By: Mazlinda Mahmood
SHAH ALAM, MALAYSIA - The sale of alcohol will continue to be allowed in Muslim-majority areas in Selangor but the state will adopt a self-regulatory system to ensure it is not sold to Muslims and minors, starting here.
Menteri Besar Tan Sri Abdul Khalid Ibrahim announced this after a 90-minute meeting with Shah Alam City Council (MBSA) officials and representatives of shops selling alcoholic drinks, including 7-Eleven and KK Group of Companies here yesterday.
The decision is a rejection of a call by Pas to ban the sale of alcoholic beverages in all Muslim-majority neighbourhoods in the state, and renders as null an void the letters sent by MBSA in May to 7-Eleven stores to stop selling alcoholic drinks.
It was earlier reported that Pas would propose a draft regulation banning the sale of alcoholic drinks to Muslims and minors in convenience stores in Muslim-majority neighbourhoods in all 12 local councils.
"We do not need to have many laws, so this self-regulatory mechanism may be an unexpected decision.
"Actually, there is no regulation that says alcoholic drinks cannot be sold," Khalid said after the meeting, adding that the mechanism would also apply to supermarkets and hypermarkets.
The self-regulatory approach would be based on market demand and stores would stop selling alcohol altogether if there is no demand from consumers.
The approach includes no display of alcoholic drinks while purchase could only be made upon request at the cashier's counter.
"7-Eleven has conducted self-regulation, and of the 52 stores they have in Shah Alam, 10 have stopped selling alcoholic drinks. This is because they feel that there is no demand as most of the residents are Muslims, so they do not sell.
"Therefore, the state government is of the opinion that it is better if we use the concept of self-regulation instead of imposing more rules and regulations that may not be effective and counter productive," he said.
Shops selling alcohol have been given a month to adopt the system.
Khalid said the state government would draft a standard formula for the rest of the state next month.
KK Group of Companies chief executive officer Datuk Dr Douglas K.K. Chai said the system was a good step but admitted that it would affect business.
"I think this is a good step and we hope the system will work out at the end of the day."
It was earlier reported that 7-Eleven Malaysia Sdn Bhd executive director Ng Su Onn said the company was very strict about its policy of not selling liquor to Muslims and minors below the age of 18 and have fired employees for breaching the policy.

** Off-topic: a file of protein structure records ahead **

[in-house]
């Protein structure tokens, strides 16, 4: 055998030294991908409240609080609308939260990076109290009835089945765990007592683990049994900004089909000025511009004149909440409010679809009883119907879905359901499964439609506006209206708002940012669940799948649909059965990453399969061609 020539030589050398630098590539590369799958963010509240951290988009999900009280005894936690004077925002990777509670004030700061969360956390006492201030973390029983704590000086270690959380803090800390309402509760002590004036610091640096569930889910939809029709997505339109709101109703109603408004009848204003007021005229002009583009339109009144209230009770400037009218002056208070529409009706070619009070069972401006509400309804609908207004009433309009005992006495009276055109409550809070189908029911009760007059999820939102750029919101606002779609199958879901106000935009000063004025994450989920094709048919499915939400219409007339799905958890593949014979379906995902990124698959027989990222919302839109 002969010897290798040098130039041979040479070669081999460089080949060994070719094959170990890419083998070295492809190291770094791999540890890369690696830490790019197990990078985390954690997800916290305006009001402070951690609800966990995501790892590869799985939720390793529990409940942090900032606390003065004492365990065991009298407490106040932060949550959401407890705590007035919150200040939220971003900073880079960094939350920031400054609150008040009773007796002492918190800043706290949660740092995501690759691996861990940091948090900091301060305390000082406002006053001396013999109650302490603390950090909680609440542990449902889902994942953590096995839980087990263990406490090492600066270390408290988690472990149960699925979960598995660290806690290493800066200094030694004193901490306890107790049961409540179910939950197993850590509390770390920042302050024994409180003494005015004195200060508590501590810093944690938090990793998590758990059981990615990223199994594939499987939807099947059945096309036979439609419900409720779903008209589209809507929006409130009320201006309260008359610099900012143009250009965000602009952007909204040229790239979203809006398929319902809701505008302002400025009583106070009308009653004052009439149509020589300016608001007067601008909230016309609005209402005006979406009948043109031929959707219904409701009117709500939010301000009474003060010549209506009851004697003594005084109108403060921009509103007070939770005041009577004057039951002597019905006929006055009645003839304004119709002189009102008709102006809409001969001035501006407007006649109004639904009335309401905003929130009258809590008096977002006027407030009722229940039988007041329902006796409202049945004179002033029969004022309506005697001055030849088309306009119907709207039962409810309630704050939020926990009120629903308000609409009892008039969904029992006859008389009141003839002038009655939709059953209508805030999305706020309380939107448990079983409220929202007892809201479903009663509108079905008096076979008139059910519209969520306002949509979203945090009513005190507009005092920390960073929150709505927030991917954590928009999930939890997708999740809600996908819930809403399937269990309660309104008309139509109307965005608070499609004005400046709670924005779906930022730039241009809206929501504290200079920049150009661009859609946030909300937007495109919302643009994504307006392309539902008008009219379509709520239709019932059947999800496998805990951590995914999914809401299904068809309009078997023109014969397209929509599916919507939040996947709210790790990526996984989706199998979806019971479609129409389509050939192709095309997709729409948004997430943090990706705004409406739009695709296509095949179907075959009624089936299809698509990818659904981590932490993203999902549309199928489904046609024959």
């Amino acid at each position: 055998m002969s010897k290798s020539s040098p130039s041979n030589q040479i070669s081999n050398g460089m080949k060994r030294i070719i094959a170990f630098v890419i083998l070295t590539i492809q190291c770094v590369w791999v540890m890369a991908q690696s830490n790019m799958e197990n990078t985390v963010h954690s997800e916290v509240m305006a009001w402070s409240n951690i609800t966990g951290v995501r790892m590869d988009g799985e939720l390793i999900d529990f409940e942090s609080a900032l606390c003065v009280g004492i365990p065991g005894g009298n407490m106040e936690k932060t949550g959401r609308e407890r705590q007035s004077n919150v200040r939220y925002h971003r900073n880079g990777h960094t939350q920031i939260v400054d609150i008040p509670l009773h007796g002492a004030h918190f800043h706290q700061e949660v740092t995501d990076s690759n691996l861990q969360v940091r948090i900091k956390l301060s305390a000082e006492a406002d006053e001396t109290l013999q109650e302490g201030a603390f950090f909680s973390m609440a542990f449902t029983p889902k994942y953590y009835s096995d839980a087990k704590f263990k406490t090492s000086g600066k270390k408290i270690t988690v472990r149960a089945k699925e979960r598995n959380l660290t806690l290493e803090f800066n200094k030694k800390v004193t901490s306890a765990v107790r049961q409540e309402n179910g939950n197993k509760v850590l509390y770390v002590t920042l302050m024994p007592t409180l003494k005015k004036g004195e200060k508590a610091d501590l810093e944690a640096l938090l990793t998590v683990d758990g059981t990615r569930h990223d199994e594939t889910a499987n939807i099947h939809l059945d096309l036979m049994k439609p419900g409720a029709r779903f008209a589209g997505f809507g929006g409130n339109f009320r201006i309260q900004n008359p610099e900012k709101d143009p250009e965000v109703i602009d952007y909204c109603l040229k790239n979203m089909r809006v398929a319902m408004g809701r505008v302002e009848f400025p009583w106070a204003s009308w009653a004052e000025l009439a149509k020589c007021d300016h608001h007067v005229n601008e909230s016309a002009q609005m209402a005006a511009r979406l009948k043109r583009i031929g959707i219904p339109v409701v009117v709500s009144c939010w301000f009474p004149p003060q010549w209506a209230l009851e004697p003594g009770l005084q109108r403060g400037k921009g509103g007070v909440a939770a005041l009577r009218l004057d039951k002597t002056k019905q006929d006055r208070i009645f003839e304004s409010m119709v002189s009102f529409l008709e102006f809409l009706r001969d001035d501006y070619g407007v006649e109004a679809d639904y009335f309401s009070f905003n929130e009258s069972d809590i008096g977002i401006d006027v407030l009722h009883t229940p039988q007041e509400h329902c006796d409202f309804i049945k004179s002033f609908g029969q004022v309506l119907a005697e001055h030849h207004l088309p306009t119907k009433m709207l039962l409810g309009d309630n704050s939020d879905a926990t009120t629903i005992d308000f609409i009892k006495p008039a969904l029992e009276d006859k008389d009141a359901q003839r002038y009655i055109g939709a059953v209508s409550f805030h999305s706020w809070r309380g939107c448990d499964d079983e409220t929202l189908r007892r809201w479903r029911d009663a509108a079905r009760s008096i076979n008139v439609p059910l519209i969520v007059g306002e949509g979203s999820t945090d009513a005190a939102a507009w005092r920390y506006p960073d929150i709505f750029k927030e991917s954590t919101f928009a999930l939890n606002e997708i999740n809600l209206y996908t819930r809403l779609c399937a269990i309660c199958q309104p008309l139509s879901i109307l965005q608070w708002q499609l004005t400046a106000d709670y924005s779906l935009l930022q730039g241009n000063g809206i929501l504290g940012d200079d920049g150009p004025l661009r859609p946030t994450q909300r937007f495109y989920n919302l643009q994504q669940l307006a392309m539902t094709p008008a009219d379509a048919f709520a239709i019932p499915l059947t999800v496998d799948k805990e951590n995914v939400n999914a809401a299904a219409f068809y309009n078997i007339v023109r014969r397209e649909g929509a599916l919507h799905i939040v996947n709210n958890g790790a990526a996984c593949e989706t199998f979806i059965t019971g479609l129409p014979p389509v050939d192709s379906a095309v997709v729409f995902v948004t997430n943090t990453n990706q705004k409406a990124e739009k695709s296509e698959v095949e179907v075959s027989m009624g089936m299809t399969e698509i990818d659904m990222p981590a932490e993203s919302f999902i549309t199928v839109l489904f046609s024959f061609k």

MBSA mayor Mazalan Md Noor said the council would adhere to the menteri besar's decision to adopt the self-regulatory mechanism and fully cooperate with retailers to make the system a success.
The issue of alcohol sales in Muslim-majority areas surfaced after state Pas commissioner Datuk Dr Hasan Mohamed Ali called for state executive councillor Ronnie Liu, who is also in charge of research and studies, to be stripped of his local government portfolio after he ordered seized beer to be returned to the 7-Eleven outlet in Section 8, a Muslim-majority area.
There are about 350 stores in Selangor and, of the total, 17 are in Muslim-majority areas in Section 1 to 24, Shah Alam, while KK Group has over 40 outlets in the state.
Meanwhile, about 100 state Umno Youth members gathered at the Shah Alam City Council's office to support its action in seizing the alcoholic drinks at the 7-Eleven store recently.
Led by Shah Alam Youth chief Azhari Shaari, they also criticised Liu's interference in the incident.
Selangor Pas Youth has accused Umno of politicising the issue.
"While we strongly object to Liu's interference, the alcohol issue did not originate from the DAP or the Pakatan Rakyat government but from the failure of Umno/Barisan Nasional's policies which had caused disruption in the state," its deputy chief Ahmad Zaidy Abdul Mutalib said in a statement.